Date, time and location
Ensure you know the date, time and location of when employers are coming to your university or school.
You may not be familiar with all of the buildings at your university/school and some events (e.g. skills sessions or workshops) may only last 45 minutes so it’s key that you arrive on time (or early!). You don’t want to miss any important information or create the wrong first impression. Your careers service or teacher will have a full programme of employer events and will be able to support you with how to best prepare, so make sure you pay them a visit and use their resources.
It’s unlikely that an employer will offer you a job after a short conversation at a careers fair or a networking event.
Therefore, it’s not essential to dust down your best suit for these events, however, first impressions are extremely important. Think about your body language, whether this be your eye contact or consideration for the personal space of the person you are speaking to. First impressions are generally formed within a few seconds, so consider the impact of your appearance, how you introduce and present yourself along with the questions you ask – you don’t want to be remembered for the wrong reasons!
Do your research
Whether it’s an event being run by a single company or a multi-employer event, e.g. a careers fair, make sure you research the employers attending and what they do.
Large events can feel overwhelming with a lot of employers in attendance, therefore, try and select the ones you’d like to learn more about prior to the event. This way you won’t waste time on the day trying to establish which employers are attending, what they do and if they are a good match for your skills/aspirations. If you’re really unsure as to what your next step is career wise then think about the type of sector or company that you want to work in/for and identify the respective employers. Think about what’s important to you from an employer perspective, it might be that you want to work for a global organisation and have a future opportunity to work overseas, or want an employer to have similar values to your own. Your research may need to start with a self-assessment to determine what role, sector or organisation will best suit your skills and values.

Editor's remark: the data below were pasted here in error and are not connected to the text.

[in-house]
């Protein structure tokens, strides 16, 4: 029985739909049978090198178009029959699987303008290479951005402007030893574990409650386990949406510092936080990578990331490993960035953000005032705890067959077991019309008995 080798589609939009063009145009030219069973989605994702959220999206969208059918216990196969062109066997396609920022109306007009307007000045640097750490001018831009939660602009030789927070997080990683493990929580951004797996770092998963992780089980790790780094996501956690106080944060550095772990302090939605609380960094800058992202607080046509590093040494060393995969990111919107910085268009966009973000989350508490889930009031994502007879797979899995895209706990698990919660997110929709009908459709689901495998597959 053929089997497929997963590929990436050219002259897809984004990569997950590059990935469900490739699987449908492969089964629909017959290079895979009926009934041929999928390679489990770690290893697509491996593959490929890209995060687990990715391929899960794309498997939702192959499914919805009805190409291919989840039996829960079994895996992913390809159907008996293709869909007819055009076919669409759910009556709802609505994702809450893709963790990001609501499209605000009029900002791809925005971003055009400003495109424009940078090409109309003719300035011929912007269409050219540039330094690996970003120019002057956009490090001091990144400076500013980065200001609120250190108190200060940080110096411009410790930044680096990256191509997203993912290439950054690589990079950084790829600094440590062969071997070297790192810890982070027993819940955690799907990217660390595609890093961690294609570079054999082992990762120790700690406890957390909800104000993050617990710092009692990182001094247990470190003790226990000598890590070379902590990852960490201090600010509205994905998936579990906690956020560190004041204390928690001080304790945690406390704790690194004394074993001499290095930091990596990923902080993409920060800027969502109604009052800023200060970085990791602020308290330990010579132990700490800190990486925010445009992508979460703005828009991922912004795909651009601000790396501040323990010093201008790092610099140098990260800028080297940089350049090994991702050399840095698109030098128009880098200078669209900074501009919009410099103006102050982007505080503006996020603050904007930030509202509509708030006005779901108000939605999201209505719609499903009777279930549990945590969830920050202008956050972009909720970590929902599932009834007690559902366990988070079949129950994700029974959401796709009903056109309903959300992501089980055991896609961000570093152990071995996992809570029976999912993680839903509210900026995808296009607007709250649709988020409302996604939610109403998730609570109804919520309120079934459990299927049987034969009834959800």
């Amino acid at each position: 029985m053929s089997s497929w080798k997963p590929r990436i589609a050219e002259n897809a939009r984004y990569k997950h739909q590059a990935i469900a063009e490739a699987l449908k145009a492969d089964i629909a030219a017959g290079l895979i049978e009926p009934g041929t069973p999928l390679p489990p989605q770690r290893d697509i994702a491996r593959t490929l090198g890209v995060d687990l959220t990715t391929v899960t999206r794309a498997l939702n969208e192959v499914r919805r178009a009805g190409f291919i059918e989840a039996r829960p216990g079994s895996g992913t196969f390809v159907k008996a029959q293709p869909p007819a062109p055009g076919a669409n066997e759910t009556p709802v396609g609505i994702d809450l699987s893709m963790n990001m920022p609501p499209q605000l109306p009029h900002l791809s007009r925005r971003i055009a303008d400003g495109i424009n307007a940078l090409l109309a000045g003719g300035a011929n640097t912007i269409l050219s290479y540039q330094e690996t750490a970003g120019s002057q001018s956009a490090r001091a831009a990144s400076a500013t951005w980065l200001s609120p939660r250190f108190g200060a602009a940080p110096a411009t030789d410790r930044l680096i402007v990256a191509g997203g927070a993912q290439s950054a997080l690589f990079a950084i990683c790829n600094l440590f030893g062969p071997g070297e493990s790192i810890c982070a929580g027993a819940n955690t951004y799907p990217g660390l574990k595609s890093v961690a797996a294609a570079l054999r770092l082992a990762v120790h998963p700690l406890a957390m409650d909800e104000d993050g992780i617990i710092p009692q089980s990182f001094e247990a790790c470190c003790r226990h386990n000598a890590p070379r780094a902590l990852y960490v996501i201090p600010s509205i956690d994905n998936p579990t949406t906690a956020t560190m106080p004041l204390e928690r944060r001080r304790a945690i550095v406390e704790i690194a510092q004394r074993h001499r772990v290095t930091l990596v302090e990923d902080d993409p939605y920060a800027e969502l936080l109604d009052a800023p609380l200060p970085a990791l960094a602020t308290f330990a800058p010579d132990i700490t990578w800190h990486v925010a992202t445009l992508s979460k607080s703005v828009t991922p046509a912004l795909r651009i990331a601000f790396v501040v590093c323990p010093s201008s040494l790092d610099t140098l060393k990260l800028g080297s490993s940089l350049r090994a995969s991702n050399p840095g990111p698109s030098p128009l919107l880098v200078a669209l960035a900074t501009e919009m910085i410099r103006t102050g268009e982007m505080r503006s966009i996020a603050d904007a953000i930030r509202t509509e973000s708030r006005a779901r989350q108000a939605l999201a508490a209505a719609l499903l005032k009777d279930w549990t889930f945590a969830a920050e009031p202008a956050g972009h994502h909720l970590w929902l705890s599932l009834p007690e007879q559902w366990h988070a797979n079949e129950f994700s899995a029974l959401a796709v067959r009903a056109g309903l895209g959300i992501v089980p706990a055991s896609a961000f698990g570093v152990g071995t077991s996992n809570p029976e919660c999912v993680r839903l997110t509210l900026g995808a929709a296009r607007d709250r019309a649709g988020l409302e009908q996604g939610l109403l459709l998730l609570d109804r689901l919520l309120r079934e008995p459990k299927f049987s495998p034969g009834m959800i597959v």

Plan your questions
Rather than moving around every stand filling your bag with freebies and brochures (that you may never read), focus on the employers that you want to speak to.
Try to avoid asking questions where the answers are easy to find on the employer's website. Employers attend events to specifically talk to students so make sure you take the opportunity to have a valuable conversation. Well thought out questions will create a positive first impression and will show you’ve actively researched the company and are keen to find out more information. Starting a conversation with ‘so what does PwC do?’, ‘sell your company to me’ or ‘why should I work for you?’ aren’t the best starting points. You should also establish who it is you’re speaking to, e.g. a recruiter or someone from the business, to ensure you're asking appropriate questions. It’s worth preparing questions for the recruitment team and advisors from the business if you’re unsure who will be attending.
What do you want to take away
Knowledge is the greatest thing you can take away from an employer event.
Take notes to help you remember the different conversations you’ve had throughout the day and use these after the event to reflect upon. A bag full of brochures and freebies may entertain you for a short period, however, it’s more likely that you’ll end up storing these in your room without reading/using them. Therefore, finding out more about when you’ll need to apply, what to expect from the recruitment process and the day to day responsibilities will be a lot more beneficial. Also don’t worry if you forget to ask a specific question as you can always follow up with an employer whether it be through their social media channels, their website or directly via a contact who you met at the initial event.